Rishi Sunak latest news: PM hints he will protect ‘triple lock’ on pensions
See also: Sunak ‘unambiguously’ condemns Russia’s war in Ukraine at G20 summit.
Rishi Sunak made his strongest suggestion yet in Thursday’s fall statement that the “triple lock” pension would be retained.
Mr Sunak said pensioners were “at the forefront of my mind” and insisted Chancellor Jeremy Hunt’s plan to raise taxes and cut spending had “fairness and compassion” at its heart.
Downing Street last month sparked fears that the triple lockdown could be scrapped and said it was “on the table” as Mr Sunak and Chancellor Jeremy Hunt drew up plans to fill what they warn would be a £60 billion -pound-hole in the nation’s finances.
The measure, which will apply to Britain’s state pensions, will ensure they rise in line with inflation, average wages or at a rate of 2.5 per cent – whichever is highest.
“My track record as chancellor shows that I care deeply about these pensioners, especially when it comes to things like energy and heating because they are particularly vulnerable to cold weather,” Mr Sunak told reporters en route to the G20 summit in Balinese.
Ex-minister says Brexit trade deal with Australia ‘not very good’
Britain’s flagship post-Brexit trade deal with Australia “wasn’t actually a very good deal” and Britain “returned far too much for far too little,” admitted a member of the cabinet that pushed it through.
In a series of scathing remarks in the House of Commons, Johnson-era Environment Secretary George Eustice called on the government to acknowledge the Department of International Trade’s “failures” as it negotiates what it described as a “historic” deal last December.
The deals with Australia and New Zealand are the only new trade deals signed since Britain left the European Union, and the deals sparked claims of “betrayal” among farmers who feared being undercut by cheaper imports.
Alisha Rahaman SarkarNovember 15, 2022 07:05
Sunak under fire for £63m Channel crossing deal
Prime Minister Rishi Sunak has been criticized by some of his own MPs amid concerns the recent Channel crossing deal is not enough to stem the migrant crisis.
The revised pact, worth around £63m, is an increase of around £8m to £9m a year from a similar pledge signed in 2021.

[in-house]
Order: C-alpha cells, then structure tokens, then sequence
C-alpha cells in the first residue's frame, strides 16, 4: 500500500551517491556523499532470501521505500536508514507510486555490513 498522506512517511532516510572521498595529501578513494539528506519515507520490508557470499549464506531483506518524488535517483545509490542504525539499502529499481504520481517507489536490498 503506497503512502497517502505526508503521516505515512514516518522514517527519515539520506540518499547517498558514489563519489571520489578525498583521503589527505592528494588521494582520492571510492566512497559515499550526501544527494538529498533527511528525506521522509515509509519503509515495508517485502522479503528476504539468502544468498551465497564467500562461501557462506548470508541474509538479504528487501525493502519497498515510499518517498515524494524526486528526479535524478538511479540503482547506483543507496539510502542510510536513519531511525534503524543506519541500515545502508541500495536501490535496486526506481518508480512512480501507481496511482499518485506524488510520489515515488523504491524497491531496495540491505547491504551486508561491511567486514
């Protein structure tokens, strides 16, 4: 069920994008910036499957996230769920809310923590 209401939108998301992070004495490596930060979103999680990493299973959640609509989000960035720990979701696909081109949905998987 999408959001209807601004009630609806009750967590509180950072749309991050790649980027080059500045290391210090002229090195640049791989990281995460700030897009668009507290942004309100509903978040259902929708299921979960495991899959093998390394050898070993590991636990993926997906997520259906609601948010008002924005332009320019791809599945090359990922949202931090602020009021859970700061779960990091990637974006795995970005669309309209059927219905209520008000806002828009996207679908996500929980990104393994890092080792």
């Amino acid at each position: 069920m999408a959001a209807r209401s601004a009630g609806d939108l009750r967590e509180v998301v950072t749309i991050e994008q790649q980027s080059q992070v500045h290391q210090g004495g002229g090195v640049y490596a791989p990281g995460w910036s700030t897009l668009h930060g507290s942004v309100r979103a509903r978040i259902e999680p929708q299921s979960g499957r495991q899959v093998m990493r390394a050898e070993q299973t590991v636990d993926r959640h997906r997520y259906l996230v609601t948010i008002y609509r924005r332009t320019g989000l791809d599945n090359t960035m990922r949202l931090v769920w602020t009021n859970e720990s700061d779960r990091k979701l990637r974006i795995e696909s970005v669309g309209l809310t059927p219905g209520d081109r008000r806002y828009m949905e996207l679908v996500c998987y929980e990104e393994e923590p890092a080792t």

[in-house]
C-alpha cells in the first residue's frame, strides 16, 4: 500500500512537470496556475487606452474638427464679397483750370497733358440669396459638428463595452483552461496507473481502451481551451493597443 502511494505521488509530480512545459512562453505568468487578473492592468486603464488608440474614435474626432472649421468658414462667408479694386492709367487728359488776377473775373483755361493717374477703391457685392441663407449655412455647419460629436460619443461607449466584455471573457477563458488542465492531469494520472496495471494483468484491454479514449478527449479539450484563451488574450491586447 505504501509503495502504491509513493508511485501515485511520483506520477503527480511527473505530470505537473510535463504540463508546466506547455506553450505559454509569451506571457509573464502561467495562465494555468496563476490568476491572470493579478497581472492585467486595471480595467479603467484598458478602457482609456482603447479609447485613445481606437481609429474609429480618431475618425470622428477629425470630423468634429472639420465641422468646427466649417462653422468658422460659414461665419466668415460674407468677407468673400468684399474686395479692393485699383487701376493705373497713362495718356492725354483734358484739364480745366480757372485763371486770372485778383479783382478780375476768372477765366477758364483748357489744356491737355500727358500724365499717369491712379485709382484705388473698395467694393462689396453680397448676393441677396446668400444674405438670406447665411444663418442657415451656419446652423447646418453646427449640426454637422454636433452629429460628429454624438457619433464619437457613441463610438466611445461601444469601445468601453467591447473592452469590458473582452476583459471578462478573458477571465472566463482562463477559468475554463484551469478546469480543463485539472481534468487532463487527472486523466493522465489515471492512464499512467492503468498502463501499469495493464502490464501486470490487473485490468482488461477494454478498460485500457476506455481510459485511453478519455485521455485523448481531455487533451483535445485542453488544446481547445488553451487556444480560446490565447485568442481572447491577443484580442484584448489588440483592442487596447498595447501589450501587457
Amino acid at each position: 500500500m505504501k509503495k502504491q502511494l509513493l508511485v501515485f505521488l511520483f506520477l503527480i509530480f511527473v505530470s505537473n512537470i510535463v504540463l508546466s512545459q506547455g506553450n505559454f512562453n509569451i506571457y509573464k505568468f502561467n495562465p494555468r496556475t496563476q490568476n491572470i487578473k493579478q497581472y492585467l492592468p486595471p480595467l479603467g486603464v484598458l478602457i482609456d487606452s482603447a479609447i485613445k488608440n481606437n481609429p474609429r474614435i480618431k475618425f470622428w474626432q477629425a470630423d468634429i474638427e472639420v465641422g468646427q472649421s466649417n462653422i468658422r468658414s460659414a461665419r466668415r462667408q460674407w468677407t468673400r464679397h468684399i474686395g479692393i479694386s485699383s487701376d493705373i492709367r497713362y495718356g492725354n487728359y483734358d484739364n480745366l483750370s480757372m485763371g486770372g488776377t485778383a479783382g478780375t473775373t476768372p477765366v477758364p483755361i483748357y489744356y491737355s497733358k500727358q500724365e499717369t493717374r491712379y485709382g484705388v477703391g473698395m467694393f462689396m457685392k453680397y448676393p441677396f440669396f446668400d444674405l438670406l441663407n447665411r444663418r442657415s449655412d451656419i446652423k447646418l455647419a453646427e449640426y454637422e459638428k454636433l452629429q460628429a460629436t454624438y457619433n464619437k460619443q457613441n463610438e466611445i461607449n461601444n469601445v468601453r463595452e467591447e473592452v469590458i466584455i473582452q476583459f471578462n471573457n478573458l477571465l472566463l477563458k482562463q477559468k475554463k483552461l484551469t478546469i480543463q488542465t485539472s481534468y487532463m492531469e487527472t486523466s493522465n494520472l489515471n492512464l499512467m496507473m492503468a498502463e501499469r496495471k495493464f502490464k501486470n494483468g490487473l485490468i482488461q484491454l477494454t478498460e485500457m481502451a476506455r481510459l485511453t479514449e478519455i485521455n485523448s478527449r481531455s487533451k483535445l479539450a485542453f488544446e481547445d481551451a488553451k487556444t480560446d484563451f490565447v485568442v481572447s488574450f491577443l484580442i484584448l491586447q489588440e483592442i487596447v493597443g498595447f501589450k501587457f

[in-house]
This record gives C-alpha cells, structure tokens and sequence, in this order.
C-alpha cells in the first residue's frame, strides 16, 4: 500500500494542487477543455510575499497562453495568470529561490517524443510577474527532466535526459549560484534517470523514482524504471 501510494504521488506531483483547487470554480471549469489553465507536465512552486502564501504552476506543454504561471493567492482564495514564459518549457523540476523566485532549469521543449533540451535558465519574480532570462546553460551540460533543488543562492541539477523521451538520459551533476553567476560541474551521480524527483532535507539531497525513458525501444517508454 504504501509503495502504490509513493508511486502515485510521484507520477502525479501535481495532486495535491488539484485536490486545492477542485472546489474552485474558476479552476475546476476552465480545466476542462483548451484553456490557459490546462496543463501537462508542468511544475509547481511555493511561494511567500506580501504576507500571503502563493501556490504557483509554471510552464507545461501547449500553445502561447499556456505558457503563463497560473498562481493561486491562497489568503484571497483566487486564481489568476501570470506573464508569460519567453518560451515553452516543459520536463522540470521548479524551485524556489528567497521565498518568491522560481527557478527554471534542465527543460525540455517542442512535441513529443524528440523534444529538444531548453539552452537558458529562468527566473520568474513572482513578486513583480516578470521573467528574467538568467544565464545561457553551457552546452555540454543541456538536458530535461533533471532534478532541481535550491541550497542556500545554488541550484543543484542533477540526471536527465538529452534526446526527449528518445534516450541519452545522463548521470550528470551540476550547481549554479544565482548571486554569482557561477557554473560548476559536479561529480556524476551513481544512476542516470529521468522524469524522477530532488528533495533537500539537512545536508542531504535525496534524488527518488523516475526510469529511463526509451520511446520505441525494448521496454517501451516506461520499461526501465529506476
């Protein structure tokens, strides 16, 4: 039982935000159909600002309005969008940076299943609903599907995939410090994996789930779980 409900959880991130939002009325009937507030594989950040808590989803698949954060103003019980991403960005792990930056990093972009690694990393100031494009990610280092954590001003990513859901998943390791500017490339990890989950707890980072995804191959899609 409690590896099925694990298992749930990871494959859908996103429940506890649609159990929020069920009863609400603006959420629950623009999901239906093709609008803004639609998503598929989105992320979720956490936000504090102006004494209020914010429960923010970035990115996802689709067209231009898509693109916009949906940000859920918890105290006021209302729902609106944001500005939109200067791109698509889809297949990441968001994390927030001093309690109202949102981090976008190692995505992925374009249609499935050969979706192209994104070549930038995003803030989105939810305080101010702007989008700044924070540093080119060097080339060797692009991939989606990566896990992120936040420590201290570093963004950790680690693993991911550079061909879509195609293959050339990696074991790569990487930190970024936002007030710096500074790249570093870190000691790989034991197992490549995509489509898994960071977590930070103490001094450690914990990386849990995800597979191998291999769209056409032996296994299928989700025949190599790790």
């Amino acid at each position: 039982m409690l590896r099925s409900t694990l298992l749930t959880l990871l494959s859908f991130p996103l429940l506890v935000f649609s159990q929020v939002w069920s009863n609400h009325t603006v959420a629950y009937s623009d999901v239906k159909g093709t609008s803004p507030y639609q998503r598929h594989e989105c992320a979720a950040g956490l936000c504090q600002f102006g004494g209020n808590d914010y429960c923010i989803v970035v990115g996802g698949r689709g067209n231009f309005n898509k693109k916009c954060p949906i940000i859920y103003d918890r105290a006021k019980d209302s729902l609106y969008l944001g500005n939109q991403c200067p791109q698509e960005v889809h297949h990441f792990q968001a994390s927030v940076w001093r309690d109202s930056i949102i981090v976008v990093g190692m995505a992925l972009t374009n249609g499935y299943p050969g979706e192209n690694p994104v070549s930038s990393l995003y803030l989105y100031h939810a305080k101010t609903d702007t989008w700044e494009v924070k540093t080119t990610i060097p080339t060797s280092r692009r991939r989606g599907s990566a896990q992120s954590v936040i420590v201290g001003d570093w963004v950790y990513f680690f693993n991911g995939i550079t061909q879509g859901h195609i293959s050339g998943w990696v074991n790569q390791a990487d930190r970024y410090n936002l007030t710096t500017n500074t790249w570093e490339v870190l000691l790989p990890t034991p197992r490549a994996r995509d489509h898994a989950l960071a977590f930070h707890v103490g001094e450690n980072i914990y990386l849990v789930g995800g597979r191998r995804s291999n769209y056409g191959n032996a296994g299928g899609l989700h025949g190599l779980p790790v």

According to the latest pledge, the number of French officers patrolling the beaches of the country’s north coast is set to increase from 200 to 300 over the next five months.
Alisha Rahaman SarkarNov 15, 2022 6:52 am
France and Britain sign agreement to curb Channel crossings. Will it work?
The UK has signed a new multi-million pound deal with France to curb English Channel crossings.
The UK government’s latest efforts to deal with the migrant crisis come as the number of people arriving on the south coast after traveling has surpassed 40,000 so far this year.
But critics accused the government of “reusing the same failed response”, with Conservative MP for Dover Natalie Elphicke saying the deal “falls short of what is needed”.
Alisha Rahaman SarkarNov 15, 2022 6:24 am
The deputy prime minister “warned against his behavior” at the Foreign Office
Rishi Sunak is standing by Deputy Prime Minister Dominic Raab as further allegations about his behavior surfaced.
Reportedly, Mr Raab was warned about his behavior towards officials when he was Foreign Secretary.T
The concerns were brought to Mr Raab by Lord McDonald, the senior official at the Foreign Office, and the Mandarin also discussed the situation informally with the Cabinet Office’s decorum and ethics team. The guard reported.
In a radio interview yesterday, Lord McDonald admitted that allegations that Mr Raab might be a bully were plausible.
Mr Raab, who will represent Mr Sunak at Prime Minister’s Questions on Wednesday, has already been in the spotlight over allegations of clashes with Justice Department officials – staff were reportedly offered a “way out” from his department when he was reinstated in October.
Alisha Rahaman SarkarNov 15, 2022 6:04 am
Rishi Sunak confronts Russia over Ukraine at G20 summit
Rishi Sunak slammed Russia at the G20 summit of world leaders in Indonesia and called on Vladimir Putin to “stop this barbaric war”.
Speaking to Putin’s Foreign Minister Sergei Lavrov at the conference table, Mr Sunak denounced the invasion of Ukraine as “illegal” and described Russia’s arming of food and energy supplies as “unacceptable”.
It was the first time a British Prime Minister had met a representative of the Moscow regime in person since the invasion began in February.